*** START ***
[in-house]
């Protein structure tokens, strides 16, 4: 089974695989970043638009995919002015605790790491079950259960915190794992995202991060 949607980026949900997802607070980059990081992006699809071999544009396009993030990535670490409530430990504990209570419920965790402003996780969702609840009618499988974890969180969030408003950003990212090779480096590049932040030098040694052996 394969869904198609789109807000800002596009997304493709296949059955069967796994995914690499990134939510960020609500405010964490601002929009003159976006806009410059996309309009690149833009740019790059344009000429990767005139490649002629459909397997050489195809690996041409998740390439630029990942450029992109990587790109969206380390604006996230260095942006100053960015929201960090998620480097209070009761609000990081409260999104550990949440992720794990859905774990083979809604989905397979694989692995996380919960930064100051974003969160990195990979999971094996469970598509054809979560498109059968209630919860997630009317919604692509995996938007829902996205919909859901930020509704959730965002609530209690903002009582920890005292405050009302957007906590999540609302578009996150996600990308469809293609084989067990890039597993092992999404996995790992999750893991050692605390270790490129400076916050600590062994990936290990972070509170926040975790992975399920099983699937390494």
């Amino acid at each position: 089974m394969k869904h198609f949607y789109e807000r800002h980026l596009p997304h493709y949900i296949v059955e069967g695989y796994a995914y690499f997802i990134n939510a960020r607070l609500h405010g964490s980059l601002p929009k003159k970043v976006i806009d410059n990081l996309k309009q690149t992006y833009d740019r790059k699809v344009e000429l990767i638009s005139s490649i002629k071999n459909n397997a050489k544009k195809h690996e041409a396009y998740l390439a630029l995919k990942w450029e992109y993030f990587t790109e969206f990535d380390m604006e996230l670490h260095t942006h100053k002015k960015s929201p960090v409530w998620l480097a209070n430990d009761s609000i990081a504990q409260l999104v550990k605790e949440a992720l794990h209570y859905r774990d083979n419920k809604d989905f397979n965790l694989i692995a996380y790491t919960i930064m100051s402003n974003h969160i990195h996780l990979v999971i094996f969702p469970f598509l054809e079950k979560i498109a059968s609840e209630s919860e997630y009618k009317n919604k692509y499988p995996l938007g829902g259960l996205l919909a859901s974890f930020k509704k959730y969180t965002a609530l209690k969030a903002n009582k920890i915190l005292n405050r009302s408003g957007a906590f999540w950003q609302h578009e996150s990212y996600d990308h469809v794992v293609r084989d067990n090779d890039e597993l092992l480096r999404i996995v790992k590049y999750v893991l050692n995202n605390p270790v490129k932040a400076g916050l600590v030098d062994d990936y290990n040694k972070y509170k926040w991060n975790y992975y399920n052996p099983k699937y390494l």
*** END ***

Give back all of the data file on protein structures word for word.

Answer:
[in-house]
């Protein structure tokens, strides 16, 4: 089974695989970043638009995919002015605790790491079950259960915190794992995202991060 949607980026949900997802607070980059990081992006699809071999544009396009993030990535670490409530430990504990209570419920965790402003996780969702609840009618499988974890969180969030408003950003990212090779480096590049932040030098040694052996 394969869904198609789109807000800002596009997304493709296949059955069967796994995914690499990134939510960020609500405010964490601002929009003159976006806009410059996309309009690149833009740019790059344009000429990767005139490649002629459909397997050489195809690996041409998740390439630029990942450029992109990587790109969206380390604006996230260095942006100053960015929201960090998620480097209070009761609000990081409260999104550990949440992720794990859905774990083979809604989905397979694989692995996380919960930064100051974003969160990195990979999971094996469970598509054809979560498109059968209630919860997630009317919604692509995996938007829902996205919909859901930020509704959730965002609530209690903002009582920890005292405050009302957007906590999540609302578009996150996600990308469809293609084989067990890039597993092992999404996995790992999750893991050692605390270790490129400076916050600590062994990936290990972070509170926040975790992975399920099983699937390494």
């Amino acid at each position: 089974m394969k869904h198609f949607y789109e807000r800002h980026l596009p997304h493709y949900i296949v059955e069967g695989y796994a995914y690499f997802i990134n939510a960020r607070l609500h405010g964490s980059l601002p929009k003159k970043v976006i806009d410059n990081l996309k309009q690149t992006y833009d740019r790059k699809v344009e000429l990767i638009s005139s490649i002629k071999n459909n397997a050489k544009k195809h690996e041409a396009y998740l390439a630029l995919k990942w450029e992109y993030f990587t790109e969206f990535d380390m604006e996230l670490h260095t942006h100053k002015k960015s929201p960090v409530w998620l480097a209070n430990d009761s609000i990081a504990q409260l999104v550990k605790e949440a992720l794990h209570y859905r774990d083979n419920k809604d989905f397979n965790l694989i692995a996380y790491t919960i930064m100051s402003n974003h969160i990195h996780l990979v999971i094996f969702p469970f598509l054809e079950k979560i498109a059968s609840e209630s919860e997630y009618k009317n919604k692509y499988p995996l938007g829902g259960l996205l919909a859901s974890f930020k509704k959730y969180t965002a609530l209690k969030a903002n009582k920890i915190l005292n405050r009302s408003g957007a906590f999540w950003q609302h578009e996150s990212y996600d990308h469809v794992v293609r084989d067990n090779d890039e597993l092992l480096r999404i996995v790992k590049y999750v893991l050692n995202n605390p270790v490129k932040a400076g916050l600590v030098d062994d990936y290990n040694k972070y509170k926040w991060n975790y992975y399920n052996p099983k699937y390494l």